The EIA Women's Council

THE TRADE ASSOCIATION THAT represents the waste industry must ensure that services and programs are available for women, as they become more active players in this business. Therefore, at WasteExpo 2003, the Environmental Industry Associations (EIA), Washington, D.C., met with women waste industry executives from members of its subgroups, the National Solid Wastes Management Association (NSWMA) and Waste Equipment Technology Association (WASTEC), to listen to comments on what services are needed to advance womens' businesses and professional goals.

The meeting attendees decided to form the EIA Women's Council, whose mission is the “professional advancement of women in the waste industry through meaningful and useful education, assistance, support and mentoring.”

Forming the EIA Women's Council was not an easy decision because most women in the waste business, or any other business, want to be recognized for their hard work and capabilities in a gender-neutral environment where sex is irrelevant to success and advancement. Creating a group that inherently recognizes women in business comes with the risk of being treated differently by the industry.

However, ignoring gender bias in the workplace illustrates a failure to see the differences between men and women in business and overlooks a woman's need for a forum in which to address business concerns in comfort. Without a forum, opportunities for women to gain the skills necessary to advance in the waste business will be limited. Achieving a gender-irrelevant business environment will not be possible.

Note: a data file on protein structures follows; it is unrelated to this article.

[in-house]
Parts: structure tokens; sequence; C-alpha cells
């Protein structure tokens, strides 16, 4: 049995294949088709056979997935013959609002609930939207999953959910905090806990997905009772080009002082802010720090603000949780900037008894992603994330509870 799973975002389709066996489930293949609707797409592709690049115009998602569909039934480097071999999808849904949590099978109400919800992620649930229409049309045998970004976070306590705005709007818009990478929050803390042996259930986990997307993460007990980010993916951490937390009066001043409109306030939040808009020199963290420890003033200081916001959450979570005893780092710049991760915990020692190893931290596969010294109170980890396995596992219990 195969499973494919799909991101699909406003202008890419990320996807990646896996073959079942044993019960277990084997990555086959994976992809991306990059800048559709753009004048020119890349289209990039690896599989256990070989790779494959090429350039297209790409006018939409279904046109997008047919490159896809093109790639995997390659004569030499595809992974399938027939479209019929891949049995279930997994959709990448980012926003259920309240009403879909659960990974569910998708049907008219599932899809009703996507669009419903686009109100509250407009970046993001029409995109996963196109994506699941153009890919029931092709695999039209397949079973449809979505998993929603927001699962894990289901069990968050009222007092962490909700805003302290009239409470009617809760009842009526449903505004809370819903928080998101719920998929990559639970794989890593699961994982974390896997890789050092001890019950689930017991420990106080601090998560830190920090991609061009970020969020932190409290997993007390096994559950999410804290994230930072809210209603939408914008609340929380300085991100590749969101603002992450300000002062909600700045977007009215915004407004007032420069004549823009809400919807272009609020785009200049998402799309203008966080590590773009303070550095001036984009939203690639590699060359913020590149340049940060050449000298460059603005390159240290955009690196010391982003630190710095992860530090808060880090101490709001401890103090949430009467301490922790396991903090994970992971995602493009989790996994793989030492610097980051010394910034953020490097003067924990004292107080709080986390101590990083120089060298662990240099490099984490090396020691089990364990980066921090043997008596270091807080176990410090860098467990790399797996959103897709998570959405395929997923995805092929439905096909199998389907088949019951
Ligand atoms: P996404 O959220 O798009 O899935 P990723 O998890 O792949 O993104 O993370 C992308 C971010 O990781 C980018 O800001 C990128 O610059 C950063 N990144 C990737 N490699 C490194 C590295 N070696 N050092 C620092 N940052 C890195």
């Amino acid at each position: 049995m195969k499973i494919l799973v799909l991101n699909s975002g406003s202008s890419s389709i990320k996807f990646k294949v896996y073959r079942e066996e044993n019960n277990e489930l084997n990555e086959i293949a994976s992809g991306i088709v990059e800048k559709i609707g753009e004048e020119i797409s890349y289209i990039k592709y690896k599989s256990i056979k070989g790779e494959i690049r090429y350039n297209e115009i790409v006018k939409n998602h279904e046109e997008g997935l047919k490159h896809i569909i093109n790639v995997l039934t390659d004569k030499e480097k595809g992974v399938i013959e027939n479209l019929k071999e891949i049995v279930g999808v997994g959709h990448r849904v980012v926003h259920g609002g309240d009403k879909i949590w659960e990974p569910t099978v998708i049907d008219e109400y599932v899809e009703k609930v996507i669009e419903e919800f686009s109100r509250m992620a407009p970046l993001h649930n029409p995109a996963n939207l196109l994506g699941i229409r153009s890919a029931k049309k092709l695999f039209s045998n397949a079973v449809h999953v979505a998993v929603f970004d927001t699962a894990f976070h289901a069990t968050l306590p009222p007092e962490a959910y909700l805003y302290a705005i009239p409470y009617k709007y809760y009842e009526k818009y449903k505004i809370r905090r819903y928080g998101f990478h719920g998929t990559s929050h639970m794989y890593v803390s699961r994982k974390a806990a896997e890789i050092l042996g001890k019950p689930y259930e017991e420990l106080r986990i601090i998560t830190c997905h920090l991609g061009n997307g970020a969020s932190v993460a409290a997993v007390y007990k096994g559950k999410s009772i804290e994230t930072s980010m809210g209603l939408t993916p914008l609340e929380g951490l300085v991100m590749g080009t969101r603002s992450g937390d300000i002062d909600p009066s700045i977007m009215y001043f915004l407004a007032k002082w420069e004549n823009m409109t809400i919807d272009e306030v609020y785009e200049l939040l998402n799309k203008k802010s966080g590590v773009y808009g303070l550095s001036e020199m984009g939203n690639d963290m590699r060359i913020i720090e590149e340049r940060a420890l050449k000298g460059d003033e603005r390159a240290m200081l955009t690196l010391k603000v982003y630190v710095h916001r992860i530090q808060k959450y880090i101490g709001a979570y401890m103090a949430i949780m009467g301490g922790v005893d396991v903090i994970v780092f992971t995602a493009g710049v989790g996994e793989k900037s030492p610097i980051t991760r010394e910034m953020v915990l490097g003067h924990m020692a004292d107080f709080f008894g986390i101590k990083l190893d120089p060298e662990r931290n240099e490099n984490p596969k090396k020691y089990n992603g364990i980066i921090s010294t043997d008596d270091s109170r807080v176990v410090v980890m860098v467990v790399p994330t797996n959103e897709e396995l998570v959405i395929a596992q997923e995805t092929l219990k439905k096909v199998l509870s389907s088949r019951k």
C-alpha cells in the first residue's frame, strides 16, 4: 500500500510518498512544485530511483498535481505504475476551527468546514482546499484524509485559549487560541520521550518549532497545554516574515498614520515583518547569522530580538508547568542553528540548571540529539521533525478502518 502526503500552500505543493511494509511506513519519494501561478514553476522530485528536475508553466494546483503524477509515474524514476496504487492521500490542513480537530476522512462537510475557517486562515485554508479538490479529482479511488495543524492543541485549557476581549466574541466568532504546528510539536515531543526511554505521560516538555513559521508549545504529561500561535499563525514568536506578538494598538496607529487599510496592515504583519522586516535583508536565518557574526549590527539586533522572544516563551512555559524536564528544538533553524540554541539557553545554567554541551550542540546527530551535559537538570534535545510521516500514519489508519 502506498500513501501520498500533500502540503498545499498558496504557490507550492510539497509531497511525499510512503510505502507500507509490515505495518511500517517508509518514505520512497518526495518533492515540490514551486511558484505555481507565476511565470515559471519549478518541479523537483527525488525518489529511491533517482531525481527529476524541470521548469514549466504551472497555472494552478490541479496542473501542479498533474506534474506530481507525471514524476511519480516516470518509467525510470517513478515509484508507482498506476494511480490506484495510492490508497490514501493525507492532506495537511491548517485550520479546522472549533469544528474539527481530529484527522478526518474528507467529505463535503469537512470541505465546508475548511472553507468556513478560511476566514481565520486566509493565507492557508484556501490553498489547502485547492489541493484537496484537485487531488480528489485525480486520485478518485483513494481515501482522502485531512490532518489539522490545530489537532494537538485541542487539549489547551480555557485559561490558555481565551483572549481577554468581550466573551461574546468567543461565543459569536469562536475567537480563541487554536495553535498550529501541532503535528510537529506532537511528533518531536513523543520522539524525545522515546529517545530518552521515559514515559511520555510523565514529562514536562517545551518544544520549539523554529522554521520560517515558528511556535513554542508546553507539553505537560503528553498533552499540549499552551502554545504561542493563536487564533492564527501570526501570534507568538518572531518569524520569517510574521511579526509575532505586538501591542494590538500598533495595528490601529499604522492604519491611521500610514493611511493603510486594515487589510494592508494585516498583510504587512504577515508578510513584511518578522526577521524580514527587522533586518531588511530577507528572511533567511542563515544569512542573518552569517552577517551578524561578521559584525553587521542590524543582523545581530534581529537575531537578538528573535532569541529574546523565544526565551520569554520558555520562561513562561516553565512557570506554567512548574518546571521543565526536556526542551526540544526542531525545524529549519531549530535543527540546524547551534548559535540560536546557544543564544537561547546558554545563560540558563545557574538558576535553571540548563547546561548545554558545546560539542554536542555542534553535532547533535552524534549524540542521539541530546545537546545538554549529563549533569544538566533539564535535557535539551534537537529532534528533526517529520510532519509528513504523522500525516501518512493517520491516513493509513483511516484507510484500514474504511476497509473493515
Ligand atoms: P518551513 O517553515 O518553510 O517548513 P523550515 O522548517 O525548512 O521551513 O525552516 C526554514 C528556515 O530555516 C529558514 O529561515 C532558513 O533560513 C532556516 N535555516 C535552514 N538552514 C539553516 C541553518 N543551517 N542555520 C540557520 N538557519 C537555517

The goal of the EIA Women's Council is to recognize differences, not to attack men. The council's goals are to help women overcome the learned behaviors that disadvantage them in business and to help them take advantage of other behaviors that will allow them to stand out.

For example, recent studies show that most men are virtually trained from birth to be “work-centered.” Conversely, many women want career opportunities but not necessarily a life dominated by work. In the workplace, these differences for women often appear as a lack of interest in the business. To be successful without having to “think like men,” women must find other ways of showing their worth, and the council will work to address such issues. The council also will discuss how women must learn to maneuver through the business world without being seen as too aggressive or wimpy.

In the discussions held at WasteExpo 2003, attendees specifically stated, as part of the council's goals, that all programs sponsored by the group would be open to everyone. In fact, many of the issues that women want addressed apply equally to men. For example, many women in the waste business do not have complete knowledge of how to maintain heavy equipment because there are few women mechanics. However, as managers, women are affected by and have an impact on company maintenance procedures and financing. Men in these same managerial positions also have a need for this knowledge and can take advantage of programs sponsored by the council.

Another “across-genders” theme that the council plans to examine is the struggle to balance child-rearing with career advancement. Although men and women sometimes have different roles in family life, both face challenges in defining their jobs as parents. The council hopes to address the issue, along with many other real-life situations, to help its membership.

The EIA Women's Council plans to hold two in-person educational programs and social networking opportunities each year. One will be held in the fall as part of EIA's Executive Roundtable conference. The second will be organized as a panel discussion during WasteExpo. Other educational programs for members will occur during the year and will be available through teleconferences.

For more information on the EIA Women's Council, or to get involved, call Alice Jacobsohn, EIA's director of public affairs and industry research, toll-free at (800) 424-2869. E-mail: [email protected].

Alice Jacobsohn is the director of public affairs and industry research for the Environmental Industry Associations, Washington, D.C.